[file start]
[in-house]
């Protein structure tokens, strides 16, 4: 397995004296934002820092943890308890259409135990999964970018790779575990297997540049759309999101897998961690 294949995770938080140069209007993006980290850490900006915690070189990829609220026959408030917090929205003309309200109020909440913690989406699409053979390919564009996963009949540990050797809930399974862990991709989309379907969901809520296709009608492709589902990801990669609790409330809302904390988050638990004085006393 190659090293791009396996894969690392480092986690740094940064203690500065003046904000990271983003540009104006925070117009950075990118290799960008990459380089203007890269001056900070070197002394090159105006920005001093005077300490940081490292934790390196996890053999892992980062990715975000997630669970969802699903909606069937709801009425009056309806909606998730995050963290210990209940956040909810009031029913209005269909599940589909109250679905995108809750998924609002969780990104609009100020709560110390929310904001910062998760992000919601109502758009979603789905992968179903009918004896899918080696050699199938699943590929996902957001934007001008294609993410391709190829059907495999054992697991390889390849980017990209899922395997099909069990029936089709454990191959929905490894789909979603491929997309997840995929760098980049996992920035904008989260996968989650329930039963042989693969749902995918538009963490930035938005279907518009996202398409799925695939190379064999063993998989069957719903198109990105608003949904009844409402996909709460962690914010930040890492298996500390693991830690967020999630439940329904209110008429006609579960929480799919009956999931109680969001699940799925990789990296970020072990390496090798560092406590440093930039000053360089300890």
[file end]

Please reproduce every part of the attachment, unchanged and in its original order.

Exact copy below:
[in-house]
């Protein structure tokens, strides 16, 4: 397995004296934002820092943890308890259409135990999964970018790779575990297997540049759309999101897998961690 294949995770938080140069209007993006980290850490900006915690070189990829609220026959408030917090929205003309309200109020909440913690989406699409053979390919564009996963009949540990050797809930399974862990991709989309379907969901809520296709009608492709589902990801990669609790409330809302904390988050638990004085006393 190659090293791009396996894969690392480092986690740094940064203690500065003046904000990271983003540009104006925070117009950075990118290799960008990459380089203007890269001056900070070197002394090159105006920005001093005077300490940081490292934790390196996890053999892992980062990715975000997630669970969802699903909606069937709801009425009056309806909606998730995050963290210990209940956040909810009031029913209005269909599940589909109250679905995108809750998924609002969780990104609009100020709560110390929310904001910062998760992000919601109502758009979603789905992968179903009918004896899918080696050699199938699943590929996902957001934007001008294609993410391709190829059907495999054992697991390889390849980017990209899922395997099909069990029936089709454990191959929905490894789909979603491929997309997840995929760098980049996992920035904008989260996968989650329930039963042989693969749902995918538009963490930035938005279907518009996202398409799925695939190379064999063993998989069957719903198109990105608003949904009844409402996909709460962690914010930040890492298996500390693991830690967020999630439940329904209110008429006609579960929480799919009956999931109680969001699940799925990789990296970020072990390496090798560092406590440093930039000053360089300890």